Relations between Murrumbidgee Irrigation and one of its customers has hit a new low.
The water company's employees and contractors were escorted by security to start work removing meters and rebuilding a channel on Stuart and Katrina Heffer's Leeton property last Thursday.
Murrumbidgee Irrigation's chief executive Brett Jones said it was an unusual step for the company to use security, but it was on advice from the local police.
"This step was taken after the development of a safety plan, in consultation with the local police, to protect our people and our contractors," Mr Jones said.
The Heffers and Murrumbidgee Irrigation have been involved in a decades-long dispute over the meters installed at the Heffers' property in the late 1990s.
The Heffers say the meters have never been accurate and as a result, Murrumbidgee Irrigation had overcharged them significantly for water use.
"In 2011 they charged us more than two times the area average for our rice," Mr Heffer said.
"We used to use 12 megalitres per hectare and we got billed for 26ML per hectare."
Mr Heffer also said Murrumbidgee Irrigation had blocked their attempts to have the meter tested by an independent party.
Mr Jones said Murrumbidgee Irrigation adamantly refutes Mr Heffer's claims in regards to the meters and said the company did not intend to comment further on a single-point issue in such a long-running dispute.
He said the current action being undertaken at the Heffer's was to rebuild a section of the channel due to extensive damage caused by a large number of sheep Mr Heffer had allowed access to the channel without authorisation by Murrumbidgee Irrigation.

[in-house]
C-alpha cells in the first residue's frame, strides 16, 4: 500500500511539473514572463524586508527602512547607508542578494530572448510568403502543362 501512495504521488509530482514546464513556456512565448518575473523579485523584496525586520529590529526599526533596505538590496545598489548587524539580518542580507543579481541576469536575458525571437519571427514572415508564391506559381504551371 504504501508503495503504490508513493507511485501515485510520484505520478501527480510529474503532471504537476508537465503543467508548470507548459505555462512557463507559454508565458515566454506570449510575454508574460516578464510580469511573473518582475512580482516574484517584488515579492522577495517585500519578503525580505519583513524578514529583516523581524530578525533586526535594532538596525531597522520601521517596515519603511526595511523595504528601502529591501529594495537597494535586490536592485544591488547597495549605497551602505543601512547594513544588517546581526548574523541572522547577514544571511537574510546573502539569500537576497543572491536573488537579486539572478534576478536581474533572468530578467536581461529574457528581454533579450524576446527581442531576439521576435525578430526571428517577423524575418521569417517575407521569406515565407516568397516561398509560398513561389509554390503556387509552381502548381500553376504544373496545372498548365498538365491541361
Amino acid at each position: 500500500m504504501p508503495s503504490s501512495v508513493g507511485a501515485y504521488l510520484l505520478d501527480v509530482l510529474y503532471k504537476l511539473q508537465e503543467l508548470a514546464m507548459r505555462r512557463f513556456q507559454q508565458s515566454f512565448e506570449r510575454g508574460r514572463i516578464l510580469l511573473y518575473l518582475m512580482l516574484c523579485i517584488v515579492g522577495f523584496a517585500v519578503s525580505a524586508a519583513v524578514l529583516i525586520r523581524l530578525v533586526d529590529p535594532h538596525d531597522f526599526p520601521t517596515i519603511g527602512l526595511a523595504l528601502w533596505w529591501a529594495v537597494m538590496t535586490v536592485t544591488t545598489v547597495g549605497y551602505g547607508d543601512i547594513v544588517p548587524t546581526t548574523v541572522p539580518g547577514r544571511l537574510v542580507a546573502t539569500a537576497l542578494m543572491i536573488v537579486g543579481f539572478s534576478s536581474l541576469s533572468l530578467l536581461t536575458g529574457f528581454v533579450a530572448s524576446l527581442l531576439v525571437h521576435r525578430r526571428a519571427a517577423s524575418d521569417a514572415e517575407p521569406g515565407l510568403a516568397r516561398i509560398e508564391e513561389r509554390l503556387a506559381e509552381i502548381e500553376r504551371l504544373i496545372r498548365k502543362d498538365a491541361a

Mr Jones said to rebuild the channel, existing infrastructure had to be removed and the company took the opportunity to replace older style meters with new pattern-approved meters.
However, the Heffers see the action as an excuse to cover up any inaccuracies in their meters and do not believe the meters will be replaced.
"Last year they said the sheep are drinking out of the channel so we're stealing water and the sheep have damaged the channel bank, so we're in breach of the contract," Mr Heffer said.
"We had just put the farms up for sale so they left it alone.
"We haven't been able to sell the farms and now they're here in my paddocks pegging out to rebuild this channel.
"They're going to shift the channel, pull the meters and these are the meters they've tested and are trying to cover up ... and we're going to pay for it, they're going to bill us for it."
Mr Jones stated Murrumbidgee Irrigation was seeking to recover costs for the damage to company infrastructure, as per their contracts.
He said the company offered the opportunity to all its customers to adjust the size and location of meters to meet future needs when it replaced any meter and was awaiting Mr Heffer's confirmation as to what size meters he required.